The scalp is one of the most absorbent parts of the body. Products applied to the scalp go directly to the blood, without being filtered in any way. Pesticide based lice shampoos contain ingredients which are known or suspected to cause cancer, affect the nervous system, and have other harmful effects. They can trigger asthma or allergic responses. Children, especially children with asthma and allergies, are more vulnerable than adults to these chemicals.
The most common pesticides used in lice treatment in Nova Scotia are permethrin, pyrethrum, and piperyl butoxide. Lindane based shampoos are still approved for use in Canada, and in most provinces are available “behind the counter.” In the US, malathion based shampoos are still common.
Permethrin - A pyrethroid insecticide, permethrin is a synthetic version of an extract from the chrysanthemum. Exposure to pyrethroids has resulted in contact dermatitis and asthma-like reactions. Children with a history of allergies or asthma are particularly sensitive. Permethrin is a suspected human carcinogen and neurotoxin which has been reported to cause temporary nervous disorders in the face and hands. It is also a suspected reproductive toxicant and endocrine toxicant.
Pyrethrum - This is a natural insecticide made from chrysanthemums. Pyrethrum insecticide formulations often contain piperonyl butoxide, a synthetic chemical that increases the potency of pyrethrum. Pyrethrum can trigger allergic responses like skin rashes, hives and asthma. It is a suspected carcinogen, immunotoxicant and reproductive toxicant. Piperonyl butoxide is a suspected carcinogen, neurotoxicant and respiratory toxicant.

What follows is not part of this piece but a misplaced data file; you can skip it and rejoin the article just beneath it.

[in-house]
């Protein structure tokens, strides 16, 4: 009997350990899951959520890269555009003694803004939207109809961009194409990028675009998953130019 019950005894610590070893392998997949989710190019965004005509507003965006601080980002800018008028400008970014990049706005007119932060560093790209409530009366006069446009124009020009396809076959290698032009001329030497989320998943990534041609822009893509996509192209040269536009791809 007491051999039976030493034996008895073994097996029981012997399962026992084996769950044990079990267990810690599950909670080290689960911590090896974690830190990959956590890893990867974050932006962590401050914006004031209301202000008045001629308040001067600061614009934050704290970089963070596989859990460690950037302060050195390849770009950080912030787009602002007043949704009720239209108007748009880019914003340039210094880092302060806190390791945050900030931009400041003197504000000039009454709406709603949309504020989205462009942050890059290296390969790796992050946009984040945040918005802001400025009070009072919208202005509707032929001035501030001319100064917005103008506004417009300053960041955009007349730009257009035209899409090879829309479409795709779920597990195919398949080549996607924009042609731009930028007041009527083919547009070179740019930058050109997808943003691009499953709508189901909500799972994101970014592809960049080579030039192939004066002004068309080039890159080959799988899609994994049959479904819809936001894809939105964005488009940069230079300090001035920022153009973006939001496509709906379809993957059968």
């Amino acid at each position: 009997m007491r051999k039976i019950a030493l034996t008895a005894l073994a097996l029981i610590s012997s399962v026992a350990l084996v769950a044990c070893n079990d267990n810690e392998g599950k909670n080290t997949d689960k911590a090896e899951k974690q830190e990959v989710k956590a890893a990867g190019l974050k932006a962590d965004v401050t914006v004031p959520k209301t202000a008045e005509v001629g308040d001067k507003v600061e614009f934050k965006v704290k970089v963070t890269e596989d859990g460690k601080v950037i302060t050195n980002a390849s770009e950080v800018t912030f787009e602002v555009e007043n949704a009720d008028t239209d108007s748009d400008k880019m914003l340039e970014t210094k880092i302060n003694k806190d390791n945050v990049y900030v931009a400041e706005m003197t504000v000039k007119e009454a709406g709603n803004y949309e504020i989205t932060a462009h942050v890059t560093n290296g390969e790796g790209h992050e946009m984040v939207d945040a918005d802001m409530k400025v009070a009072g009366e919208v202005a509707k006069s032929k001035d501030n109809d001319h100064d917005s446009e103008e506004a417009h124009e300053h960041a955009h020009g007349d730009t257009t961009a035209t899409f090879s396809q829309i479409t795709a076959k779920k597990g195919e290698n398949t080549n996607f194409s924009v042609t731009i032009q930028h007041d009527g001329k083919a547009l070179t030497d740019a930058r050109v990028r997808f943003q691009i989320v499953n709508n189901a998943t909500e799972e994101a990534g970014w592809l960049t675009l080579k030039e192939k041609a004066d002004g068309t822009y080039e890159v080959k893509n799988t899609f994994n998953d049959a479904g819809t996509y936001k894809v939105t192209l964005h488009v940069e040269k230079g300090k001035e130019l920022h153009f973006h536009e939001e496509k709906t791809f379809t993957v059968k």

Lindane - Lindane was once the lice treatment of choice. It is now recognized as highly toxic, although lindane based lice control products are still approved for use in Canada. Lindane is an organochloride insecticide in the same chemical class as DDT. A nerve poison, lindane is readily absorbed through the skin and is classed as a known cancer-causing chemical in California where it is banned. Documented health effects of exposure to lindane include hormone disruption, dizziness, seizures, nervous system damage, immune system damage and birth defects. Lindane, also an agricultural pesticide, has been found in breast milk and blood samples throughout the world and is banned in at least 14 countries.
Seizures, behavioral changes, attention deficit disorders, brain injury, skin diseases, and even death have been reported to the United States-based National Pediculosis Association's registry by people who have used chemical treatments to get rid of head lice or scabies.